If we are, indeed, entering an era in which our understanding of facts is no longer rooted in a sense of sharing the day’s accounts with thousands of other newspaper readers or television viewers, then exploring the Tarot may provide insight into what may comprise our new imagined communities. The Tampa Tarot project will allow me to test that hypothesis. Can a set of seventy-eight local cards sorted on a website and arrayed virtually around the city approximate a shared cultural experience or a point of common understanding? Can they do any more than amuse us, or perhaps teach us a little local history? Those answers have yet to be divined. In the meantime, I will conclude with one final image.

On a street corner in Central Tampa near where the construction of an interstate decimated a vibrant African-American community forty years ago, stands the Three of Swords. Known to many tarot enthusiasts as the Sorrow card, it is depicted in the Waite-Smith deck as a heart pierced by three swords, and it portends deep sadness and painful truths. In the Tampa Tarot version, the three swords plunge into a palmetto thicket outside of Fort Brooke, the U.S. military outpost established during the Seminole Indian Wars and around which the city grew. That old fort stands for many things, but in this case, it stands for insides and outsides, and for enforcing what goes where, in much the same way that the construction of highways does. In 1967, a Tampa police officer shot a young black man named Martin Chambers in the back because he suspected him of robbing a pawn shop in the Central Avenue district. Days of riots followed. Scores of businesses along Central Avenue were burned and looted, and within a few years the interstate came through and finished off what was left. An investigation soon after Chambers’ death ruled that the police shooting was justified, a decision that bitterly divided the city and continues to resonate five decades later. Subsequent attempts to hold police accountable for the shooting, including an official request by the City of Tampa as recent as 2008, have been unsuccessful (Guzzo, 2017; Hutcheson, 2007; Morrow, 2017). That is the story of my city’s sorrow. A few years ago, the city dedicated a portion of a park to commemorate Central Avenue. Near its entrance resides my own commemoration, the augmented reality Three of Sorrows, speaking its painful truth.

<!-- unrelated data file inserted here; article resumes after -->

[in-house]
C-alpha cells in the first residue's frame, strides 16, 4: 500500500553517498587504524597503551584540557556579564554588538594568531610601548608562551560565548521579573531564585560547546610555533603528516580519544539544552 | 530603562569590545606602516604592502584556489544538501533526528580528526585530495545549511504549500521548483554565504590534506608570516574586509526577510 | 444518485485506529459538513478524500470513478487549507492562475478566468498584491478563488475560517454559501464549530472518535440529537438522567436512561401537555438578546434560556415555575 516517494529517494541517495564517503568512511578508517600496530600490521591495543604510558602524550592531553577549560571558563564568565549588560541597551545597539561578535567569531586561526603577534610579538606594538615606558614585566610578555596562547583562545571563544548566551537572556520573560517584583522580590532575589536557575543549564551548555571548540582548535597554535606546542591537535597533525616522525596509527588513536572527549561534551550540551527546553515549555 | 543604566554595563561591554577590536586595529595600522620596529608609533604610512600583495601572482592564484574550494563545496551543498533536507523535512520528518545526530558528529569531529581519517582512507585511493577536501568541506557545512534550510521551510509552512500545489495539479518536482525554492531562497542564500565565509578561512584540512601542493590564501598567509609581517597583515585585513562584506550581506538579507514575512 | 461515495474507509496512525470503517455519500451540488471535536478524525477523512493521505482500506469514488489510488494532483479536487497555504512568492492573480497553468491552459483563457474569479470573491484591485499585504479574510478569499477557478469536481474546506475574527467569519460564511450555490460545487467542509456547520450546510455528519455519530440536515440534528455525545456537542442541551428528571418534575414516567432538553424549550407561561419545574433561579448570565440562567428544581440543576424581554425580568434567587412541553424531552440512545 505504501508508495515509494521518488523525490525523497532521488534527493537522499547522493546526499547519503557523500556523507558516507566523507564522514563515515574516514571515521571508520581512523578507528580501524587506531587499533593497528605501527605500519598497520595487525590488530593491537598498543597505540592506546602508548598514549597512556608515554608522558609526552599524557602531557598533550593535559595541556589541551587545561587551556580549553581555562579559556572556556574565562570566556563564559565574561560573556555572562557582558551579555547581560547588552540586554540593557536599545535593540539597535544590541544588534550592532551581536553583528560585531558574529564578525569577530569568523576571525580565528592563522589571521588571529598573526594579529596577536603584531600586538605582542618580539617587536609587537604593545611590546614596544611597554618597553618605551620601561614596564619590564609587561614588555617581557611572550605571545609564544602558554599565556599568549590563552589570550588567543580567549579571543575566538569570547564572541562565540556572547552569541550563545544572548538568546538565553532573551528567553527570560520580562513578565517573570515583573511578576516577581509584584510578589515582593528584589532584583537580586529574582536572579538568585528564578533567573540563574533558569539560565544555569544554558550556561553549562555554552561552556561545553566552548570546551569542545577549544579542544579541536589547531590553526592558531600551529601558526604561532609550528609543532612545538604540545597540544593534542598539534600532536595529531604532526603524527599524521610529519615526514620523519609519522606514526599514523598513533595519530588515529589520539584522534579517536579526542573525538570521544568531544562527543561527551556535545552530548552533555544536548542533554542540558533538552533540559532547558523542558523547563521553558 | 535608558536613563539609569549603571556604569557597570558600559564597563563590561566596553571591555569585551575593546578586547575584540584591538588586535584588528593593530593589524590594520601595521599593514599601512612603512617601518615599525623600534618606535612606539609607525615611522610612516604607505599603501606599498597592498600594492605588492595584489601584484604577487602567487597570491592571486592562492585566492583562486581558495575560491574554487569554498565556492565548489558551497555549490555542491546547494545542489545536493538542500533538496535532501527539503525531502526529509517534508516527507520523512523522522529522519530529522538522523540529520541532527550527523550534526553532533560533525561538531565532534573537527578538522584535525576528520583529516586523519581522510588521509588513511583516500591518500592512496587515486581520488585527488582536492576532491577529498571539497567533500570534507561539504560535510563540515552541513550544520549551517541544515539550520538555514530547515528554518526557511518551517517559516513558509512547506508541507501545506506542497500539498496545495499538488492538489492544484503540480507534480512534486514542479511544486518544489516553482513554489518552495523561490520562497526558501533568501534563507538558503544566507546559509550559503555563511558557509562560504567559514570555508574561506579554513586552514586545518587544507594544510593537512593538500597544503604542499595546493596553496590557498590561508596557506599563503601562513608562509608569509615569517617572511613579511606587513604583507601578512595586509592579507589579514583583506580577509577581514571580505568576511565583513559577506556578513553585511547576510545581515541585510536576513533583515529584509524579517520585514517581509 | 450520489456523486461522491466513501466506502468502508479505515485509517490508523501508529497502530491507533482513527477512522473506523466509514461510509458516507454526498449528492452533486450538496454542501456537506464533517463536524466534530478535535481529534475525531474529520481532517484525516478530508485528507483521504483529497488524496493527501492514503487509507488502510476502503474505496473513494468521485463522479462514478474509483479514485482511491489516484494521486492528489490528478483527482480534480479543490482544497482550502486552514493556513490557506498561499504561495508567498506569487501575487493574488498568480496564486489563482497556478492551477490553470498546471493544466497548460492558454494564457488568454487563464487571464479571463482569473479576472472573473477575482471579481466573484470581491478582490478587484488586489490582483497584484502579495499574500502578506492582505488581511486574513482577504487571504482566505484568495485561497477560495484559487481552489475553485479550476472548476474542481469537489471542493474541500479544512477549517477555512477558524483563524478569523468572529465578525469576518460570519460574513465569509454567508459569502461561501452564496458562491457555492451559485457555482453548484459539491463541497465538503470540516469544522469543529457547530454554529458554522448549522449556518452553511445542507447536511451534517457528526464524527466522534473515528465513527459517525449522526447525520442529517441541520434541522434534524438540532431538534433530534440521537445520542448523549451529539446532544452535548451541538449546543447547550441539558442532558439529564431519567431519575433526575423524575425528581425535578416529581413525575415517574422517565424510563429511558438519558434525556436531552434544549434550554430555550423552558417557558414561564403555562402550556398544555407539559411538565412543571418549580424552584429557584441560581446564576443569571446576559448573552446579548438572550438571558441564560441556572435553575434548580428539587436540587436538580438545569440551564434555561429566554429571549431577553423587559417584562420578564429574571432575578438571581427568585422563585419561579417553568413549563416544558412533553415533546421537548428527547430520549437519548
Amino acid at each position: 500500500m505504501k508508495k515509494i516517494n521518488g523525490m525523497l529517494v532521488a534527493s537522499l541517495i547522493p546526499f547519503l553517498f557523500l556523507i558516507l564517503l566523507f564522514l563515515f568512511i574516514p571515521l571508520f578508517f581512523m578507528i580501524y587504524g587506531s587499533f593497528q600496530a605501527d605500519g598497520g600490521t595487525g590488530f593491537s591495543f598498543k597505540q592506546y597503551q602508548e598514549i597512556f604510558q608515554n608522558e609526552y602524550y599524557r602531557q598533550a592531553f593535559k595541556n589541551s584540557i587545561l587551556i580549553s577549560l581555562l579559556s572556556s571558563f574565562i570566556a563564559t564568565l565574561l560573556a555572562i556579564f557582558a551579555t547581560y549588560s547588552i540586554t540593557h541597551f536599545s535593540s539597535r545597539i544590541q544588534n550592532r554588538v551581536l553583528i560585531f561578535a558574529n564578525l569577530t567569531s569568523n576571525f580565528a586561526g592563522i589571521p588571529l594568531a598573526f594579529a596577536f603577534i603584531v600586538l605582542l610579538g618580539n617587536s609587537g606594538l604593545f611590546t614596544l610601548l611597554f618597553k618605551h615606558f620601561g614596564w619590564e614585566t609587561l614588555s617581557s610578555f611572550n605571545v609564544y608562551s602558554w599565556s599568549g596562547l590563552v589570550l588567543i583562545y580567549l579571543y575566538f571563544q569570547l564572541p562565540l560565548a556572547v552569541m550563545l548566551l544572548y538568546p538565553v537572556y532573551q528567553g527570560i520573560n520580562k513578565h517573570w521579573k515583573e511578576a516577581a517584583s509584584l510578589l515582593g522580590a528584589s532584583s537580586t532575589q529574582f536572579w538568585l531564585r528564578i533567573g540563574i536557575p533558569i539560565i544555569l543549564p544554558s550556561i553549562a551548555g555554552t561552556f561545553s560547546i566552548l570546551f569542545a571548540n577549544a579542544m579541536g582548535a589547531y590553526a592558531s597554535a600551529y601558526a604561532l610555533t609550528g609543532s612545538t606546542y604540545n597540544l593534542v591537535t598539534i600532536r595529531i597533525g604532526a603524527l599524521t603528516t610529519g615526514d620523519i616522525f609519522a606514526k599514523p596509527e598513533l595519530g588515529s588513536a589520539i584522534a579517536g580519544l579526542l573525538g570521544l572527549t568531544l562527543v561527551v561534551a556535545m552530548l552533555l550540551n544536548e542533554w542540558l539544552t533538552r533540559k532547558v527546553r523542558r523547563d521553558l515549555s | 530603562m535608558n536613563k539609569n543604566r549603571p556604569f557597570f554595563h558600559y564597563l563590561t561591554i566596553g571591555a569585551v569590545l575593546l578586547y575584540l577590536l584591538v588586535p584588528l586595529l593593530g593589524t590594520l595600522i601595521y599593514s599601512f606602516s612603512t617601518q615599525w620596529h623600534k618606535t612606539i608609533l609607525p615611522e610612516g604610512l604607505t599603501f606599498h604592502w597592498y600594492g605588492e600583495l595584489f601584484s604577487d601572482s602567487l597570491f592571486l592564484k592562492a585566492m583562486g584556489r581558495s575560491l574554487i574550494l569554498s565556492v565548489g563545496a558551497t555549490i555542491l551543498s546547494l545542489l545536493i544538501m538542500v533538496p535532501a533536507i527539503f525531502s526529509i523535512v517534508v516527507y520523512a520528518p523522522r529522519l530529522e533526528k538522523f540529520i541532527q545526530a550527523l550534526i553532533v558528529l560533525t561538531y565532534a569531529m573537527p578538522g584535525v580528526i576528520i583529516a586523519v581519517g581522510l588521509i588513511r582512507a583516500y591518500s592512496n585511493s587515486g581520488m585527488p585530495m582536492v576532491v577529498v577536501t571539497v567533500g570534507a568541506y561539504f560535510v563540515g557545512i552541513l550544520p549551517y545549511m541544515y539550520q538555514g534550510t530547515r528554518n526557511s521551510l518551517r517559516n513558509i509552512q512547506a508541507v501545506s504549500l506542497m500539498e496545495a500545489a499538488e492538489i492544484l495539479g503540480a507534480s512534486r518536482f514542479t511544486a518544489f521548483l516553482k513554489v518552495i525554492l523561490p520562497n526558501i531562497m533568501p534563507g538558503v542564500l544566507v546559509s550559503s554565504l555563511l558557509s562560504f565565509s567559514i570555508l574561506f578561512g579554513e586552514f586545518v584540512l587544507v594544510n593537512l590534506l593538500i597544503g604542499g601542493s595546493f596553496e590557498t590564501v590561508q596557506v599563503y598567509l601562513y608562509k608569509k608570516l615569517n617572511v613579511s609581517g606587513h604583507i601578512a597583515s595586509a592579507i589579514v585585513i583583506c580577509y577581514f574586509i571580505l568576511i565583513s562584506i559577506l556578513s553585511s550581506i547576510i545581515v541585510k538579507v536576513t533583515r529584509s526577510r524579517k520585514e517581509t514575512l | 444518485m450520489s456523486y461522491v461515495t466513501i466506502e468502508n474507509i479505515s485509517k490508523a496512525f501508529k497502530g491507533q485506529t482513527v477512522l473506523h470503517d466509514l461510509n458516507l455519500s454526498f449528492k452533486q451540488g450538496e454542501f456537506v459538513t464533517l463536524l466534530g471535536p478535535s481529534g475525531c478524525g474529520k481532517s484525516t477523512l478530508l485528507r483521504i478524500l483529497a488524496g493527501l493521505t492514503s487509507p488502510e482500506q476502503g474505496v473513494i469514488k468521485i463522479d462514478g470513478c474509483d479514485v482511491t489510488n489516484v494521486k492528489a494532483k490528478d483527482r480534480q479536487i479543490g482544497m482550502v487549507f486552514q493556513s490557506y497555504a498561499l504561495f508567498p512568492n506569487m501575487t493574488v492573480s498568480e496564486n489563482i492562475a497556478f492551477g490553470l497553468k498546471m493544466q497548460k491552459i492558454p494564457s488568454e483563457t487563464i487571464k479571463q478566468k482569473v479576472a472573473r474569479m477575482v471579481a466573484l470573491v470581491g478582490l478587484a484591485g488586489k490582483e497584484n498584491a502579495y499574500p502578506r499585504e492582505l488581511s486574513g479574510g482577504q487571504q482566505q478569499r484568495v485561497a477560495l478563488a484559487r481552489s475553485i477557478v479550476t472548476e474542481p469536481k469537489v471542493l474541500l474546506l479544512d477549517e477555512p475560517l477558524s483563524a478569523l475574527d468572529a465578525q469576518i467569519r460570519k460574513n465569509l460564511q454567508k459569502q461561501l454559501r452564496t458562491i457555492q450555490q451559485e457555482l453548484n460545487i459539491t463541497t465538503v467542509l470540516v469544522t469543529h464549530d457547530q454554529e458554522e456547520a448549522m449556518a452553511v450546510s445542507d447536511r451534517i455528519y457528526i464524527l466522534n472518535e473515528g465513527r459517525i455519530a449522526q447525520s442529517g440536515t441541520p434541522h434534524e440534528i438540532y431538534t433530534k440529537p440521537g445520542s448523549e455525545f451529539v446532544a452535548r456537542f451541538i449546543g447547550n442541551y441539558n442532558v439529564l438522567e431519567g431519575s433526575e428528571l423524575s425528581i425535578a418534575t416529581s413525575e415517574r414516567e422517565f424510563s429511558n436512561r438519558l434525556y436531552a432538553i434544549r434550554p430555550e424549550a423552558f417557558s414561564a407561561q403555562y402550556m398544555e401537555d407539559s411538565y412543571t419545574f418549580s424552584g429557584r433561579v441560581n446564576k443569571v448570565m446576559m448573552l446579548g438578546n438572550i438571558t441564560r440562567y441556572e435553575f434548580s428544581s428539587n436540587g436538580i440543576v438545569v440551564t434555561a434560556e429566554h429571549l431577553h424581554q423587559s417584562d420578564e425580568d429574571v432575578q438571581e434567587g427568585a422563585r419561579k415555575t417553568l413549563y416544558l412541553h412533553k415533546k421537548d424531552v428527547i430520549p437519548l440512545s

Figure 3.




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[1] Known also as the Rider-Waite deck, this set of cards was drawn by Smith based on instructions provided by Waite, a scholar and mystic. In recent years, the Waite-Smith name has grown more prevalent as scholars have sought to more fully recognize Smith’s role in the work.

[2] See Henry, 2007; Jones, 2009; and Madigan, 2007.